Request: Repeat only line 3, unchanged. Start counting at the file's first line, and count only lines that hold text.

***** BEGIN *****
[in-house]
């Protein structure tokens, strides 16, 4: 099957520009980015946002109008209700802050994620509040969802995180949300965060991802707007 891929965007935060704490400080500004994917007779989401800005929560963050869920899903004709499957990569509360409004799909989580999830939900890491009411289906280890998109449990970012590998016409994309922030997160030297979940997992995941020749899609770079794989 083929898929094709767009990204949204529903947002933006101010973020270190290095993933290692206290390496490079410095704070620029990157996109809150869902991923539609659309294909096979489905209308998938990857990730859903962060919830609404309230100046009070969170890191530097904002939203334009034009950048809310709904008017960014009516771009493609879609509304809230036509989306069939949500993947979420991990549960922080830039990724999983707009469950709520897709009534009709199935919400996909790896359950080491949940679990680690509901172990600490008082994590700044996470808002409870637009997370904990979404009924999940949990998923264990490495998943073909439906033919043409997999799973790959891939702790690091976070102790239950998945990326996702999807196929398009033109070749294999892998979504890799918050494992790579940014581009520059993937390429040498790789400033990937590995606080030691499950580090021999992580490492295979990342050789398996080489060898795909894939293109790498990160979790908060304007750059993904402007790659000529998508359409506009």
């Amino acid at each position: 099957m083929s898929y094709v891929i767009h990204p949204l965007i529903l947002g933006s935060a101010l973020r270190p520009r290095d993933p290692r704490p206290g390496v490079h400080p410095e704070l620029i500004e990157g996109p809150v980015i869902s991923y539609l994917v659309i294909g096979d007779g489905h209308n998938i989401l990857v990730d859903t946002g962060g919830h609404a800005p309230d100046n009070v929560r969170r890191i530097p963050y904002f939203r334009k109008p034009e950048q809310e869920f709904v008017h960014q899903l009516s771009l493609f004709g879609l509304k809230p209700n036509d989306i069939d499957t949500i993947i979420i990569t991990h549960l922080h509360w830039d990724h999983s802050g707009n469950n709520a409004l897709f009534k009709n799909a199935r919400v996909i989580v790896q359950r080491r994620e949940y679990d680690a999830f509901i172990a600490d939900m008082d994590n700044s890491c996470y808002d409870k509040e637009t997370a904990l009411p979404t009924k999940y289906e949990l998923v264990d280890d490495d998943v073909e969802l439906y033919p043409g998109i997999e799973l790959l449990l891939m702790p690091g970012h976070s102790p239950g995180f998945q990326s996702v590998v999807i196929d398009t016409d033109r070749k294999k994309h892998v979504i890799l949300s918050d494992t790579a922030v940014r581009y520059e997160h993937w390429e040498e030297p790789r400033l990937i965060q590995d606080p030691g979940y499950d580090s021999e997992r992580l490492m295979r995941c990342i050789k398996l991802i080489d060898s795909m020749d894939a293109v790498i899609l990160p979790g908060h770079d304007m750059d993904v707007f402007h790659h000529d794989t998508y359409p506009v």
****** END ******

């Amino acid at each position: 099957m083929s898929y094709v891929i767009h990204p949204l965007i529903l947002g933006s935060a101010l973020r270190p520009r290095d993933p290692r704490p206290g390496v490079h400080p410095e704070l620029i500004e990157g996109p809150v980015i869902s991923y539609l994917v659309i294909g096979d007779g489905h209308n998938i989401l990857v990730d859903t946002g962060g919830h609404a800005p309230d100046n009070v929560r969170r890191i530097p963050y904002f939203r334009k109008p034009e950048q809310e869920f709904v008017h960014q899903l009516s771009l493609f004709g879609l509304k809230p209700n036509d989306i069939d499957t949500i993947i979420i990569t991990h549960l922080h509360w830039d990724h999983s802050g707009n469950n709520a409004l897709f009534k009709n799909a199935r919400v996909i989580v790896q359950r080491r994620e949940y679990d680690a999830f509901i172990a600490d939900m008082d994590n700044s890491c996470y808002d409870k509040e637009t997370a904990l009411p979404t009924k999940y289906e949990l998923v264990d280890d490495d998943v073909e969802l439906y033919p043409g998109i997999e799973l790959l449990l891939m702790p690091g970012h976070s102790p239950g995180f998945q990326s996702v590998v999807i196929d398009t016409d033109r070749k294999k994309h892998v979504i890799l949300s918050d494992t790579a922030v940014r581009y520059e997160h993937w390429e040498e030297p790789r400033l990937i965060q590995d606080p030691g979940y499950d580090s021999e997992r992580l490492m295979r995941c990342i050789k398996l991802i080489d060898s795909m020749d894939a293109v790498i899609l990160p979790g908060h770079d304007m750059d993904v707007f402007h790659h000529d794989t998508y359409p506009v």